Through the MLS I found some properties that needed a lot of work and no one seemed to have the guts to buy them. They were in rough areas. I thought hard as to what I could do with all these problem properties. The Chinese word for "problem" is the same as "opportunity". One problem, I mean one opportunity was that I didn't have any money. So how could I buy these deals when I didn't have any money? I figured someone else has the money.

So I made phone calls. Lots of them. I called everyone on my cellphone address book. Everyone it seemed turned me down. But I didn’t let the “NO’s” discouraged me.

I spoke with one of my college friends. I convinced him to invest in real estate, he would keep all the profits and I would take fees in exchange. I would choose a good deal (get paid RE commission), I would manage the renovation (take a fee there) and I would manage it for him (PM fee). So I found a single family home for him and he was all in for $30,000 (purchase and renovation). I got it rented and after all the expenses including my management fee, it cashflowed $500/month. He was quite happy with it and he started telling others about it.

Then another guy I spoke with agreed to invest...with me doing all the work in exchange for fees. I got another house and he is all in for $32,000. I got him a renter who did a lease option and I sold it for $65,000.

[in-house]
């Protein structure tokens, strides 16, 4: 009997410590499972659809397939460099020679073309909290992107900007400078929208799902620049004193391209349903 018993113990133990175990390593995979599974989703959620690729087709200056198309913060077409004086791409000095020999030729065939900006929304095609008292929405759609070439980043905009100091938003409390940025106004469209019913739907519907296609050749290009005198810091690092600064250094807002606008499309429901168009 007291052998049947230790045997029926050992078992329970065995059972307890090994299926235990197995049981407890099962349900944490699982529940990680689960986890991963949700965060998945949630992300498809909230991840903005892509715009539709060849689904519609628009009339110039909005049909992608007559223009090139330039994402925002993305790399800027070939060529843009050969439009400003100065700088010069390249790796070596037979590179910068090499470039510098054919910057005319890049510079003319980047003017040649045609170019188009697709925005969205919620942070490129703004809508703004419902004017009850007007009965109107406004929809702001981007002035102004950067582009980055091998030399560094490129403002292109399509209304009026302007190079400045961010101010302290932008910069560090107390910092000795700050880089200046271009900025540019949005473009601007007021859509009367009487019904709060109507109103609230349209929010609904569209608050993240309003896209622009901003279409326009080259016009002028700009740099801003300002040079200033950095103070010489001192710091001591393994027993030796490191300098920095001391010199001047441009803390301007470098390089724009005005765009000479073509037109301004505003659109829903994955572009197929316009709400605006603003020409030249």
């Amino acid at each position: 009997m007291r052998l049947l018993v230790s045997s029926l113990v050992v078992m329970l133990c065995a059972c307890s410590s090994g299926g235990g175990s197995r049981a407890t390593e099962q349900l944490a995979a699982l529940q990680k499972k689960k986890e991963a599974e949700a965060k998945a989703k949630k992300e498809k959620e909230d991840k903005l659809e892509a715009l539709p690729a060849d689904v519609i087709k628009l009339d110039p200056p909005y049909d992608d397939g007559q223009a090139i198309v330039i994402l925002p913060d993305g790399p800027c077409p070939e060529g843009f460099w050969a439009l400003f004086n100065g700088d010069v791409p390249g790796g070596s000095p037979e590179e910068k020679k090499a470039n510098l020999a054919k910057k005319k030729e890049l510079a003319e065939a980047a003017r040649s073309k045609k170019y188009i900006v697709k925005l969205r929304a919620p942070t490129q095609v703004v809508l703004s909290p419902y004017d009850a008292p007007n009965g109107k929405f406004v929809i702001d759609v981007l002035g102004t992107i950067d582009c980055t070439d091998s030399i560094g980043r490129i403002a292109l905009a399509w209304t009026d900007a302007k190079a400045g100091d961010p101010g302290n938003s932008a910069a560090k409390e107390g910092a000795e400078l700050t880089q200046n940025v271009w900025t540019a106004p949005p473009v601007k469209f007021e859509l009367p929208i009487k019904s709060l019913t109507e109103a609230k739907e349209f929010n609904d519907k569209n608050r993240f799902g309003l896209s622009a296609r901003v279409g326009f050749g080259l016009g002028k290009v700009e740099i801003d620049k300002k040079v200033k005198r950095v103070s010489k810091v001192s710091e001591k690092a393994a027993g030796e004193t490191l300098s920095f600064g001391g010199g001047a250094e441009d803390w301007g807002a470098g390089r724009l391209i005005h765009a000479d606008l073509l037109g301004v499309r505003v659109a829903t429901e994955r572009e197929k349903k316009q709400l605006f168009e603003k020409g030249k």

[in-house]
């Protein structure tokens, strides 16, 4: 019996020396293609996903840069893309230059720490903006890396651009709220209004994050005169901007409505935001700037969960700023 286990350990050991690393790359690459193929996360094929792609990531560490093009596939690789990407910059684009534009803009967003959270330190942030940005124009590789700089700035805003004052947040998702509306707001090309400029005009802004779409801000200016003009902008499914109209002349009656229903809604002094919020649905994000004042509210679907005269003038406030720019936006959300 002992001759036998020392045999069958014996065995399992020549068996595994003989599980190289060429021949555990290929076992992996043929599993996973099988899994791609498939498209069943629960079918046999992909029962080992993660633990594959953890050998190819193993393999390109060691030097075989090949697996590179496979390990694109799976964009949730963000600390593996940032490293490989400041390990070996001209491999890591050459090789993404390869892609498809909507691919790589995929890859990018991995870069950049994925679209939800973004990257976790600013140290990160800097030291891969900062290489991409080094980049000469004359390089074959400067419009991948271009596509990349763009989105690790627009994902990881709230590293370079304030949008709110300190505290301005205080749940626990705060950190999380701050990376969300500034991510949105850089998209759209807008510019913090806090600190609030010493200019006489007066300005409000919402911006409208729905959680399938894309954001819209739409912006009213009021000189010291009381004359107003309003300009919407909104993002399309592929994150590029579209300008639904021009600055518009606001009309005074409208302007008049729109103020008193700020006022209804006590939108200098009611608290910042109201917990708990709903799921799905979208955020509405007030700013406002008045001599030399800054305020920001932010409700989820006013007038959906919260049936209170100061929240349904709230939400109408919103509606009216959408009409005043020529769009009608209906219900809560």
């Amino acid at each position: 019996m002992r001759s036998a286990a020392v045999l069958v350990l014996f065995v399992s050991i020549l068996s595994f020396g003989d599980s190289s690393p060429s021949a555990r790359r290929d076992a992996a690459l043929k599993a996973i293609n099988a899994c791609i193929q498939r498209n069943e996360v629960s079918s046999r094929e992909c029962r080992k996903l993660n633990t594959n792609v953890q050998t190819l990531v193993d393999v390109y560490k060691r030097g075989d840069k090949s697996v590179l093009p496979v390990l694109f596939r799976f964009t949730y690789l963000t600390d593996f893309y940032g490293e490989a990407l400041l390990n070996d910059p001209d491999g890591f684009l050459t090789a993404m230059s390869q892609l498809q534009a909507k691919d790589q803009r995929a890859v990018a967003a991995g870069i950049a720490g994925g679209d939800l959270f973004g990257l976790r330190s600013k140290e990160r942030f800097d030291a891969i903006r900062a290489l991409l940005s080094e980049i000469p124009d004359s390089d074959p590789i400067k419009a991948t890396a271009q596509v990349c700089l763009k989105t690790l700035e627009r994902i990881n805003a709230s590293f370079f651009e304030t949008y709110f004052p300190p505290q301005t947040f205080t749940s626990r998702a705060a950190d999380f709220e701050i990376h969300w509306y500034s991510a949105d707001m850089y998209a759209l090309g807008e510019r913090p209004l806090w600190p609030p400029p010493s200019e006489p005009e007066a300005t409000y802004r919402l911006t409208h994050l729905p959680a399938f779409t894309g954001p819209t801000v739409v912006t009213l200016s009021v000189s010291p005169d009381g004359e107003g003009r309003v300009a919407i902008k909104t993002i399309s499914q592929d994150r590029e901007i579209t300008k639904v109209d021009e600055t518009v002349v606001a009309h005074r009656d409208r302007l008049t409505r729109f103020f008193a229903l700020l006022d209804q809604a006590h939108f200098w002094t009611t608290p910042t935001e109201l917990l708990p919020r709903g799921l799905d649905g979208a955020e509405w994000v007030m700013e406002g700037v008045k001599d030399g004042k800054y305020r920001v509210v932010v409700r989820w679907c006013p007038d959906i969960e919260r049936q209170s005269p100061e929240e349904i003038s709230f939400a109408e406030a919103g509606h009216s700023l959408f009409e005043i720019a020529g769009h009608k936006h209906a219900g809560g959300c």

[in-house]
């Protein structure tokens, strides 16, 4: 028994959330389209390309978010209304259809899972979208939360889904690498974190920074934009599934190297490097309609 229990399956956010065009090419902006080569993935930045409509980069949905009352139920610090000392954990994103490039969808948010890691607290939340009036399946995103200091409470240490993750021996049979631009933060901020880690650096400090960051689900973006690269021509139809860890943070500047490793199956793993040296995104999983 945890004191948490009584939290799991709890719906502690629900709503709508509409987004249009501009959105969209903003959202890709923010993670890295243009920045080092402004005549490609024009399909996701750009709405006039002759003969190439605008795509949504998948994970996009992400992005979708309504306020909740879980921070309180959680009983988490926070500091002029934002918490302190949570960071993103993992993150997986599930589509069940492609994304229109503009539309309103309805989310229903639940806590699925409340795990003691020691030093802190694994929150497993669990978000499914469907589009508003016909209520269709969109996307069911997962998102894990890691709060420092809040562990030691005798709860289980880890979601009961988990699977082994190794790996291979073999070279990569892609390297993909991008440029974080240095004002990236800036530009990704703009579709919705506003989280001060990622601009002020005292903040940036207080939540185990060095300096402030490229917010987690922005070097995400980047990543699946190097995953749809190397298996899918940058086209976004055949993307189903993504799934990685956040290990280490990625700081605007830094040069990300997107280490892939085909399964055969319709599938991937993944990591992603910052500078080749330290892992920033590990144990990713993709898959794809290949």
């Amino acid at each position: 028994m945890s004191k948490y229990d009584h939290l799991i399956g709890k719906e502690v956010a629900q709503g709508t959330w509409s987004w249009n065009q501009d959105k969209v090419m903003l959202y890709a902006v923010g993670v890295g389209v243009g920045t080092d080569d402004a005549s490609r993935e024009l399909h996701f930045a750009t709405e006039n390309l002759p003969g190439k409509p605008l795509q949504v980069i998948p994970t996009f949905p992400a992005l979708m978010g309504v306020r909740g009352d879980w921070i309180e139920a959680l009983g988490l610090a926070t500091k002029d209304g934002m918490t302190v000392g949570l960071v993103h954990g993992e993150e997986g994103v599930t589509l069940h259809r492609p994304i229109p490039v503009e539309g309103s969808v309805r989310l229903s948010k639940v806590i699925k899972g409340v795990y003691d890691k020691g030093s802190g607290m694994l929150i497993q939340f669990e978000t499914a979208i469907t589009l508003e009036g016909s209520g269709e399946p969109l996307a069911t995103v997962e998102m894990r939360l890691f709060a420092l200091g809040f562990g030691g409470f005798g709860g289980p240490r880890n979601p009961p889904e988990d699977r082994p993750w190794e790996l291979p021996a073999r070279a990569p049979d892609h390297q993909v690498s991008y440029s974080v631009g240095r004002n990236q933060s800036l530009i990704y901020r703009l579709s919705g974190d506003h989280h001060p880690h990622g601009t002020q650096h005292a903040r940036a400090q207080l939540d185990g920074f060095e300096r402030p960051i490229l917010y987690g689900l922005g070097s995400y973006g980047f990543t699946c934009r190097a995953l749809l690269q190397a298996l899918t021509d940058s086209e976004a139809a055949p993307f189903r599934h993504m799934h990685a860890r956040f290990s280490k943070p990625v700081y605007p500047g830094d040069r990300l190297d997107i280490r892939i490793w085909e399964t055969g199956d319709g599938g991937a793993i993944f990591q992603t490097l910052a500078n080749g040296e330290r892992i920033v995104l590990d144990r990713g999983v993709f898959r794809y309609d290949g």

After the 2nd deal, I started teaching people what I know. I didn’t want any of them to buy that “No money down guru” crap that was on TV that caused investors to become overleveraged.

Of course Biggerpockets was not around at that time yet so I did it the old fashioned way. Meeting people. One-on-one in coffee shops. Meeting people in networking groups like in our Cincinnati Real Estate Investors Association. I was on a mission to help others. And of course, I benefited financially too. How? Through teaching others and doing all the networking, I found buyers and sellers of real estate and this helped me find listings and sell houses.

I Found My First Private Lender

My long term goal was to start investing again so I used my real estate license to generate income I needed to survive and to be in the game. I wanted to know what was happening in my local real estate market and what better way to do it than by having access to the MLS and being able to talk to buyers, sellers, title companies, real estate investors and other real estate agents.

From one of my listings I found my very first private lender. He called me as he was interested in buying a house as he just moved back to Cincinnati. After meeting him in person and eventually closing on the house, I told him what I do in addition to being a real estate agent. I guess I was able to generate enough trust that he agreed to give me a $200,000 “line of credit” as a private lender and he would charge me 10% interest and 2 points. In exchange, I gave him a first mortgage lien on every property I would buy with his money and to protect him, I would only buy properties at a discount.

So I went to work.

I looked at a lot of houses and I found one. It was near the corner of McHenry and Westwood. It was a slamdunk of a deal as I got it all-in (purchase and rehab) for only $13,000. I got it fixed it up quickly and rented it out $675/mo.

When I was in church, I listened to a pastor’s sermon and he said that nothing is impossible with God. He said that if we believe it, we could even have a house free and clear. I told myself “Yeah right. That won’t happen to me.” In fact, I was thinking that maybe that $13,000 house I bought was just “luck”.